Hijack: Part 8

8.

Gail waited a few hours to mull over her conversation with Nora. She’d come away from it feeling a little less like the whole world was against her. That Nora acknowledged even the possibility of Lone-Wolfe’s innocence kept her spirits up. Enough to wait out the morning in piled-up paper work, anyhow. By dawn, Darian had appeared in the shop, more pressed and dressed than usual. Gail prepped to run her pre-haul check and get on the road. She was anxious to drive. The last run may have been hellish, prescient in its way, but this could be the reprieve she’d sought. She was no longer waiting for the tidal wave to crash down. Instead, she was doing her best to eye the damage, clean up. She even had official help to do so.

She loaded up the W900, fired the engine. It wasn’t long before she was across town, trailer hooked up, and headed for the highway to Indiana. She kept her wits about her, but managed to relax for the first time in days. Oakton Shipping had taken an order for a steel haul to USX, to be delivered at US Steel’s Gary Works. It was a comparably short jaunt to most steel hauls. Usually, she’d pick up steel from USX or Mittal, haul it to anywhere from the East or West coasts to be used in Industrial applications. Easy treks from Oakton’s importing warehouse to the mills, were few, and further between. This time around, it was coils on a flat-bed chained “shotgun style” and secured with wooden 4x4s.

Ferrero’d always insisted on the shotgun style hauling coils. He’d become somewhat notorious for it between Ohio, Michigan, Indiana, and Illinois’ shippers. It was yet another reminder that his accident was out of character. He’d even take simple coil-hauls seriously. If hauled “Suicide” style, one slip of a chain could easily kill a driver by crushing their cab. Worse, it might murder the poor saps riding behind them. Gail had always been glad for Ferrero’s cautious nature. She was even more glad now that she’d been forced to fill in for Felicia.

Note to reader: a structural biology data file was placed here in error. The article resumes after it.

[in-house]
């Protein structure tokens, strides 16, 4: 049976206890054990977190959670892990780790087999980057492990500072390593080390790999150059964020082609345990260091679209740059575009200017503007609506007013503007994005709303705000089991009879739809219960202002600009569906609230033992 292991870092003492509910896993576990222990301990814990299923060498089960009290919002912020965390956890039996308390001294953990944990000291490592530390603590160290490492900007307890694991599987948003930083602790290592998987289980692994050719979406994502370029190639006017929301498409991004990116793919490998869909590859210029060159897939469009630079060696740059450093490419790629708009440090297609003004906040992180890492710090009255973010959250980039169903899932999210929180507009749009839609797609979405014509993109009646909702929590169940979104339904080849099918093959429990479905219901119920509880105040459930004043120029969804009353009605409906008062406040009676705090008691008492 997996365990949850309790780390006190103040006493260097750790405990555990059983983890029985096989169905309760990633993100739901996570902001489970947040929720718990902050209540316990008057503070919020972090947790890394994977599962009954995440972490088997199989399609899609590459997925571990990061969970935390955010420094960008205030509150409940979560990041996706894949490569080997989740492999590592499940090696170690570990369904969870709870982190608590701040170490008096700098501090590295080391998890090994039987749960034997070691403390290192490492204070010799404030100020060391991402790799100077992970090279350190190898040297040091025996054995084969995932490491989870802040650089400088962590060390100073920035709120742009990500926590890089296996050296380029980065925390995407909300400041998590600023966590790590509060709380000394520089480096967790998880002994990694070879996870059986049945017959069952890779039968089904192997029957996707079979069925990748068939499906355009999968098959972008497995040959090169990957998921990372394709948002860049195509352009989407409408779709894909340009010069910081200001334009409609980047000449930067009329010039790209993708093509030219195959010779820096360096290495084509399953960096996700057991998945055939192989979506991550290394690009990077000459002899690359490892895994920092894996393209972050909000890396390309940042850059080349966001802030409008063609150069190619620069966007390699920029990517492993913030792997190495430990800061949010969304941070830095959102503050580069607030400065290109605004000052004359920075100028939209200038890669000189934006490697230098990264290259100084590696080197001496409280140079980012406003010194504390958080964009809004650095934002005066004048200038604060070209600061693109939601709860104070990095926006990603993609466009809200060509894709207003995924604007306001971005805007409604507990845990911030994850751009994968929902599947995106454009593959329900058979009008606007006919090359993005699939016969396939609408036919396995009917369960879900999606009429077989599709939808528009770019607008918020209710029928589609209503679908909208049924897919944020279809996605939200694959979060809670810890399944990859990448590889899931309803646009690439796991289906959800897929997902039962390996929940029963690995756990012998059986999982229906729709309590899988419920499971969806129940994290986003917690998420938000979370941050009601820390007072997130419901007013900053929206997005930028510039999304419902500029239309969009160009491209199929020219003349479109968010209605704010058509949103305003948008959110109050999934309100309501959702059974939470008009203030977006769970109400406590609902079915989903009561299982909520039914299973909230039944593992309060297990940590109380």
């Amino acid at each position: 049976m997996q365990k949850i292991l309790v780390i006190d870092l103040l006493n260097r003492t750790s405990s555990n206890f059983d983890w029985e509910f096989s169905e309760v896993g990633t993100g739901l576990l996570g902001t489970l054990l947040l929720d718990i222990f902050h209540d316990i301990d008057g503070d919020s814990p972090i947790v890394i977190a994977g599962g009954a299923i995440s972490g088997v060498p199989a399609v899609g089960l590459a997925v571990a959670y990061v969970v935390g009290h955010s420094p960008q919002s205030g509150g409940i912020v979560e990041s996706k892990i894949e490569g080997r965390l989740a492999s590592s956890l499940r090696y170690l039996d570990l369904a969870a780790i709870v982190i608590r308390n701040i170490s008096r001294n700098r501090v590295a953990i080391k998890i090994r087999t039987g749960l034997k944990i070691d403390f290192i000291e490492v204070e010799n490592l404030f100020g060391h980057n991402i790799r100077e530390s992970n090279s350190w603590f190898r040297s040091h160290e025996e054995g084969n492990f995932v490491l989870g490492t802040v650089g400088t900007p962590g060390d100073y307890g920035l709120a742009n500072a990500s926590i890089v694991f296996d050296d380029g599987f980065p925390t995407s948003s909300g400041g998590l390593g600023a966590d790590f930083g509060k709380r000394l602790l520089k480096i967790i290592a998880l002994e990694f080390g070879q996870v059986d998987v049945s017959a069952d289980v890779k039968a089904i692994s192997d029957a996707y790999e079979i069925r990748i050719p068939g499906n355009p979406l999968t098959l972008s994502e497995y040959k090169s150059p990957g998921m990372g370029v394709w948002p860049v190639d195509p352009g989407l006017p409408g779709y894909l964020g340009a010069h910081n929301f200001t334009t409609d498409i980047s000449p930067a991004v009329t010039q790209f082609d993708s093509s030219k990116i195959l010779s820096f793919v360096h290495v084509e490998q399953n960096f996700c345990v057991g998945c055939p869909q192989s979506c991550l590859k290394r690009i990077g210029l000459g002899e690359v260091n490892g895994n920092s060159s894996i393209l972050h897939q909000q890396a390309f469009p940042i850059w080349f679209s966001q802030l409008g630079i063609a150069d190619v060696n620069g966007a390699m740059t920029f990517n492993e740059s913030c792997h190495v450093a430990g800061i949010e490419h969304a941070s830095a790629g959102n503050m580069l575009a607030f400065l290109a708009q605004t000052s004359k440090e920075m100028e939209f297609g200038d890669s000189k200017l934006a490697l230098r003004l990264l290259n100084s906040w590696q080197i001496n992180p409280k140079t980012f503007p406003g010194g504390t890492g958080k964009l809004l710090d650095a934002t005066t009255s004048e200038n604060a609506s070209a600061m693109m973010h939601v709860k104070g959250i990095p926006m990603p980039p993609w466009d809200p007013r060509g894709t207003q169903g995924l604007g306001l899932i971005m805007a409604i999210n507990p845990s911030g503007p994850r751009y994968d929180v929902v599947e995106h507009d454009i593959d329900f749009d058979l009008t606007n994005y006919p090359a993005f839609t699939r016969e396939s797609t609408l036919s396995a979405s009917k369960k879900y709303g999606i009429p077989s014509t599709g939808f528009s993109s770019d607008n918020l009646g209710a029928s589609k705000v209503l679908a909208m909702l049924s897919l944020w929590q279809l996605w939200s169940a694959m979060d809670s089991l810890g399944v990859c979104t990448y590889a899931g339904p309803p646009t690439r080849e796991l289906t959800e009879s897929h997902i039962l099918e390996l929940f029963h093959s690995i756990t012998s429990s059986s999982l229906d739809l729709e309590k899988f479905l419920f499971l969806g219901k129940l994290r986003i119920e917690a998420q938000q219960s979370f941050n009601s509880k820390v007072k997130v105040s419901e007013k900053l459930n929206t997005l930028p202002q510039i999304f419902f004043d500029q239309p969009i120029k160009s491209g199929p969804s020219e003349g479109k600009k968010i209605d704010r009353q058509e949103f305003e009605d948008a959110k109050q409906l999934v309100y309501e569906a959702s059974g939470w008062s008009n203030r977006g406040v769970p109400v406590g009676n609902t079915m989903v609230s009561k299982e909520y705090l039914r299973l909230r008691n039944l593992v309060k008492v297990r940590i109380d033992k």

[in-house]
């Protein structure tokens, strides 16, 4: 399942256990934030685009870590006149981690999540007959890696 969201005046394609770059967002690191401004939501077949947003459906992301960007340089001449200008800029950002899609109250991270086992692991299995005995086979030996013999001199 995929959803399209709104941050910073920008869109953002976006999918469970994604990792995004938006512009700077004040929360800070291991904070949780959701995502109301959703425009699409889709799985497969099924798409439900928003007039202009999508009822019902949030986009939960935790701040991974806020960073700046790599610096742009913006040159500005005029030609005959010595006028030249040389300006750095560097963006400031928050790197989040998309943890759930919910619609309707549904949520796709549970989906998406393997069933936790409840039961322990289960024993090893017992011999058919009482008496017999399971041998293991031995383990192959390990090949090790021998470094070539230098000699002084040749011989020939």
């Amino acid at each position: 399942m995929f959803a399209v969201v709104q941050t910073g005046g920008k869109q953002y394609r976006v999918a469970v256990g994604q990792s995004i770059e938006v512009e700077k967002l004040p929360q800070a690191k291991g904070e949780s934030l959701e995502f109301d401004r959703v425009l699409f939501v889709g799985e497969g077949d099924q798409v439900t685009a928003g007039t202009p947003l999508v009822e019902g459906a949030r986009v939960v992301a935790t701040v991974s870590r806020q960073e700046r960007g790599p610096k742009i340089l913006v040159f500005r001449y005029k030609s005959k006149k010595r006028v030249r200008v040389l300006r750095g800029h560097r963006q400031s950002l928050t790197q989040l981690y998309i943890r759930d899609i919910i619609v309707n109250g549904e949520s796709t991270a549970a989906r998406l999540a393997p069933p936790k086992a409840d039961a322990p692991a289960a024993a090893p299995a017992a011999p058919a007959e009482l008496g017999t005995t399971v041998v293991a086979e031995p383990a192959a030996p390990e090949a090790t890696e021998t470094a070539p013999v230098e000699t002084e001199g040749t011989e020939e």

In all the years she’d been driving, Gail’d avoided accidents. It was mostly luck. Most drivers had at one under their belt, usually from bumper-stickers– people riding a rig’s ass too and ending up eating trailer or bob-tail axles. Most of the time, they didn’t walk away unscathed. Other times, they didn’t walk away at all. It never ceased to amaze Gail the amount of CB traffic reporting accidents or near-hits.

It helped to keep off the CB, or out of open channels, anyway. She’d submerged herself in the “culture” enough years that it no longer felt necessary. Most of the new-age drivers didn’t use handles, or even for that matter C-Bs. Otherwise, there was no-one to talk to; each day more rigs were autonomous, computer driven. That was M-T’s contribution to the world. That was what they wanted for everyone. Every once in a while Gail’d see the driver-less cabs hauling refrigerated box-trailers or tarp-cover dump-trailers. It always forced a chill along her spine.

She caught site of one of the A-I rigs just past the Ohio-Indiana border. It looked like any other rig at first-glance. On longer inspection, there was a glaring lack of humanity to its driving. It didn’t need to constantly and minutely correct its steering. Instead, it was always “within tolerance.” At that, it never changed speed. The only other indications of anything out of the ordinary were evenly-spaced sensors along its exterior. A normal person might’ve missed them, but Gail’s hyper-alert experience with rigs homed in on them instantly.